Thus, the failure to realise human rights and respect human dignity has now been recognised as a major cause - actually as the root cause of vulnerability to a global epidemic. This understanding resulted from concrete and practical experience, not from simply theoretical considerations, it was discovered in communities, not in governmental bureaucracies or universities. In this manner, field experience of global efforts against AIDS has led to a critical insight of importance beyond AIDS, for a careful analysis of the other major health problems of the world, including cancer, heart disease, injuries, individual and collective violence, and other infectious diseases, shows that they are all closely linked with the status of respect for human rights and dignity. Thus the struggle against a new global epidemic has led us to the threshold of a new understanding of health and society.
'Health is a state of physical, mental and social well-being'
The modern concept of health is expressed in the WHO's excellent definition: 'Health is a state of physical, mental and social well-being' In the past, health tended to be considered just in terms of illness. disability and death, and generally only the physical dimension was taken into account. Thus, the WHO definition was revolutionary.
Next, public health was defined es 'ensuring the conditions in which people can be healthy', or, to take both definitions together, public health seeks to ensure the conditions in which people can achieve physical, mental and social well-being Yet what are these essential conditions for health? While various classifications have been proposed, at least four dimensions must be considered: genetics, the physical environment, health care and the enormous range of issues generally covered by the convenient term 'social factors'. In contrast to the prevailing myth. medical care accounts for only a small part of health. Medical care is not, and should never be considered, synonymous with 'health'; while its importance is unchallenged, by far the most important determinants of health status are the socalled 'social factors'.
The next obvious question involves the specific nature of these societal determinants of health. Socio-economic status has been the best-studied potential explanatory factor and indeed, through out the world and over time, the rich and well-educated live longer and have less illness and disability than the poor. Yet the socio-economic status analysis has three major limitations. First. there is an increasing number of discordant observations. Why do married Canadian men and women live longer than their single fellow-citizens? Why does the health status of Mexican immigrants to Los Angeles decline as their socio-economic status rises? Why is the health of those Germans living in the former East Germany declining precipitously while their socio-economic status is improving 7 Why are obese women in the United States more likely to live in poverty and to have less education than non-obese women?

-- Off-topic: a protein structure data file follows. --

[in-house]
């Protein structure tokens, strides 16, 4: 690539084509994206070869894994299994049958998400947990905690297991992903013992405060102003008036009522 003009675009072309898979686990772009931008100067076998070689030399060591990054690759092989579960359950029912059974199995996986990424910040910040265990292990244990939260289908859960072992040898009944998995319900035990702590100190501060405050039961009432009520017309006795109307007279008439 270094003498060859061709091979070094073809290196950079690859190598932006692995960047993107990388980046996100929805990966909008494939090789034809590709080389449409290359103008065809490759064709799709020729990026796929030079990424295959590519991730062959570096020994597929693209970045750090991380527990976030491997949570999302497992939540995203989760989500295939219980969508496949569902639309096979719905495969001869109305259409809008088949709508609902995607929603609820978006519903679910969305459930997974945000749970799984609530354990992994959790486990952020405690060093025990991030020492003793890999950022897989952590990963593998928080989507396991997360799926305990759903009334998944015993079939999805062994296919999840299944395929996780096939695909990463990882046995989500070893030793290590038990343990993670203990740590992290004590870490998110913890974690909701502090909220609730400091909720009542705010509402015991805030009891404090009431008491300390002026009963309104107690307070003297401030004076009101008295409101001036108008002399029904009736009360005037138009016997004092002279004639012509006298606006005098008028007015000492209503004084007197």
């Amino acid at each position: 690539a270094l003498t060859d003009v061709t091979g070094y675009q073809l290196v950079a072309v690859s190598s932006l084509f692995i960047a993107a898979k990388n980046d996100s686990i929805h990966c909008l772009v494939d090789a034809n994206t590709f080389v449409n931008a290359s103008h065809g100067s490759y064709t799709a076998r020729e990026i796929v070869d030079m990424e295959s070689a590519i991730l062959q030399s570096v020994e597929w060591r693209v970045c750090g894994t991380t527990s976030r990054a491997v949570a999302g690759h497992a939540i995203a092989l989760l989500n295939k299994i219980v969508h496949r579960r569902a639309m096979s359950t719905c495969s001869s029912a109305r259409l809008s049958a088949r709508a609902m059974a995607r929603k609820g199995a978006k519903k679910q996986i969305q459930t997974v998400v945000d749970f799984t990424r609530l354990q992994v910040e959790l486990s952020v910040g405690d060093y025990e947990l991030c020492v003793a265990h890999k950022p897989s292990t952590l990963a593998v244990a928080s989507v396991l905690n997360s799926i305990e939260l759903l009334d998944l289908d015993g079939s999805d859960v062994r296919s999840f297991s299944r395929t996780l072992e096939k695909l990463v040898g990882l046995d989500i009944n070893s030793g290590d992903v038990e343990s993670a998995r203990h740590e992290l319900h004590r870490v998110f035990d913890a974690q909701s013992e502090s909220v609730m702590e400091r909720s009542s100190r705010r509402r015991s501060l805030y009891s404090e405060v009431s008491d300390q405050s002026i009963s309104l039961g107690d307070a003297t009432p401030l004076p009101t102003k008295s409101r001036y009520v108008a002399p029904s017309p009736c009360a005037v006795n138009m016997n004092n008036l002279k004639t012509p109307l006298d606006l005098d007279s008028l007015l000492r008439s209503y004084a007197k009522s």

The second problem with the socio-economic explanation is related to the variables taken into account in the analysis. In most studies, socio-economic status is determined by considering a few simple issues; income, highest educational attainment. and job category. Yet the size of the gap between the rich and poor, the magnitude of societal inequality, is also relevant, and psychological characteristics such as hostility and depression are clearly important, as are other social features such as 'connect-edness' end integration into the social fabric.
The third problem with the traditional socio-economic status argument is that it leads to paralysis and inaction. For once the health professionals have identified poverty and low socio-economic status as the critical determinants of health status, what concrete and practical steps can they take? The overwhelming nature of the problem leads to professional disempowerment, and to the common situation in which health workers readily identify so-called 'social factors' as the most important determinants of health, yet their work does not directly address these root causes of ill-health, disability and premature death. Countless talks about health problems acknowledge the 'vital social, economic and other factors', yet these factors are rarely discussed!
The combination of this modern perspective of health as well being, the modern appreciation for the overwhelming importance of the societal determinants of health status, and the insights generated by experience with HIV/AIDS prevention and care, have catalysed a new and broader approach to the connection between health and modern human rights thought and action.
For does not the human rights movement seek to describe, in its language, the underlying and essential preconditions for human well being? Is not the vision of modern human rights based on the practical and concrete idea that well-being can be promoted and protected through specific measures addressing these underlying causes? Or, to put it negatively, in the absence of certain essential conditions such as education, non-discrimination, personal security, freedom of thought and an adequate standard of living or respect for inherent dignity of the person - human well-being is constrained, restricted and violated.
This fundamental correspondence and complementarity of purpose- using different languages, strategies and methods, Ieads us to consider three relationships between health and human rights. Each relationship has specific and concrete implications for action and for research, arid. at least as seen from the perspective of a public health professional, each raises important issues of professional roles arid responsibility Each is also the subject of current work at the Francois-Xavier Bagnoud Center for Health and Human Rights at the Harvard School of Public Health.